The worst part is, this could be happening all the time and we’d never be consciously aware of it. We could wake up one day, all our unconscious memories flooding to the surface, and realize our entire lives were a lie.
Happy Spring, everyone!
On one of my favorite episodes of “Wait Wait Don’t Tell Me,” guest Nora Roberts dropped this wisdom:
There are 88 keys on the piano, but do you run out of music?
For a creative pursuit like writing (and programming), a lot of my creativity combines what I know and what I find. For example, what about combining programming and camels? It’ll be the start of a new generation of coders who can work remote in a desert without a beer keg!
Correction: creativity is about new and good idea combinations. Take one idea, research a new one, and see how well they fit. Rinse and repeat until famous.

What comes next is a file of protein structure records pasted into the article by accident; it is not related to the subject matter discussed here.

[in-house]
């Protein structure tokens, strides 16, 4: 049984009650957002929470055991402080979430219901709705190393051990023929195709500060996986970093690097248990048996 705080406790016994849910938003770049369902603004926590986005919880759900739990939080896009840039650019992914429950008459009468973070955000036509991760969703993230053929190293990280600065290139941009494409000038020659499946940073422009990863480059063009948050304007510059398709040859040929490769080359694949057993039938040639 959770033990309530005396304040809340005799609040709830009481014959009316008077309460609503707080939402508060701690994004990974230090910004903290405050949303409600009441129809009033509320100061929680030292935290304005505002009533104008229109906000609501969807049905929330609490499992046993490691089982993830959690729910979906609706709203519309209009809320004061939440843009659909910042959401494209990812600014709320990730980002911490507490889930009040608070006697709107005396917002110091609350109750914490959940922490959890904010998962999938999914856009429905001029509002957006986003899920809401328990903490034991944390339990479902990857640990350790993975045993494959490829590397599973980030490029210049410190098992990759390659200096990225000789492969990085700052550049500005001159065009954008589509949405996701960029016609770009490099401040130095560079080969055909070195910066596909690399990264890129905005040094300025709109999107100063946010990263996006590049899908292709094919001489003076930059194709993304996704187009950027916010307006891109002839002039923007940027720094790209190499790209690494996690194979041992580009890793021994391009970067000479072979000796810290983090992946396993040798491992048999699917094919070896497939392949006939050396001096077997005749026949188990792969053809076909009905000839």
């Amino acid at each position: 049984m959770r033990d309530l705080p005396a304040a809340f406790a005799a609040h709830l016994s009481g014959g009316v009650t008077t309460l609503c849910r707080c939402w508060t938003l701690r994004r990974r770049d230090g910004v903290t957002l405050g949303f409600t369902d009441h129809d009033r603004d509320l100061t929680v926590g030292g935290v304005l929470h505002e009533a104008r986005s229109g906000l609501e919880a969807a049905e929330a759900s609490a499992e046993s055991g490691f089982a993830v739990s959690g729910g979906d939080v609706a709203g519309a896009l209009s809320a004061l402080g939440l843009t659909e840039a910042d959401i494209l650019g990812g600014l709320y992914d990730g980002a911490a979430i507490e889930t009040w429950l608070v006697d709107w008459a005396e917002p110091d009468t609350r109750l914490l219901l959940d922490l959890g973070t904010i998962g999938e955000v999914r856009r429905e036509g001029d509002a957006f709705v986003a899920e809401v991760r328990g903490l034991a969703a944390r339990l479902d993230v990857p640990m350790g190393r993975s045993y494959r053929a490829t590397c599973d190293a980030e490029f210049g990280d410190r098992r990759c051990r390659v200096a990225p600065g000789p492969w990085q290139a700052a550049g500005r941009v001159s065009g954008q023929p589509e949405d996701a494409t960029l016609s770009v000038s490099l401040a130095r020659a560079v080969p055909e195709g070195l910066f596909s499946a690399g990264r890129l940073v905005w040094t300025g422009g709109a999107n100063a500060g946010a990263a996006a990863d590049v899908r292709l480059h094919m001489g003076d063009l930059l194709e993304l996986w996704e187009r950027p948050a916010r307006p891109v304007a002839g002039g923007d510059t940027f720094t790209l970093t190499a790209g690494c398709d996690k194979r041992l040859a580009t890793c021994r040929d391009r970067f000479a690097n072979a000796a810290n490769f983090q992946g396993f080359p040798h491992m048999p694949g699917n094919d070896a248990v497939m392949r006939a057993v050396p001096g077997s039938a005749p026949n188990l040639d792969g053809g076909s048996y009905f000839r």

Judging people on how constantly productive they are is idiotic. They’re either doing low-quality work, burning themselves out, or are secretly robots, lizard people, or robot lizards. None of these are good, and all are real problems today.
Judging people by how their spend their non-productive time is another matter. Do they watch television series or read books? Do they play video games or go for a walk? Do they scour social media or pursue a hobby?
I’m not saying you should judge people, I leave negative things like that to the robot lizards. But if you must, how someone spends their relaxation time is, at least, a more accurate approach.
With all the React Week tweet drama, there were lots of people trying to explain it. One aspect I had a really hard time explaining was:
Is it really so tough to say “I’m sorry for what was written, I was unaware how it was offensive, so we have removed it and put in place measures (like a CoC) to prevent it from happening again?— Max Antonucci (@Maxwell_Dev) March 26, 2019
Or are some male egos too fragile to admit fault when women criticize them?
I personally don’t find it hard accepting lots of women are smarter than me. I grew up with two such women, read blog posts of such women, and have been rejected by even more of such women.
I have an unfair advantage with accepting this however, since most people are smarter than me regardless of gender.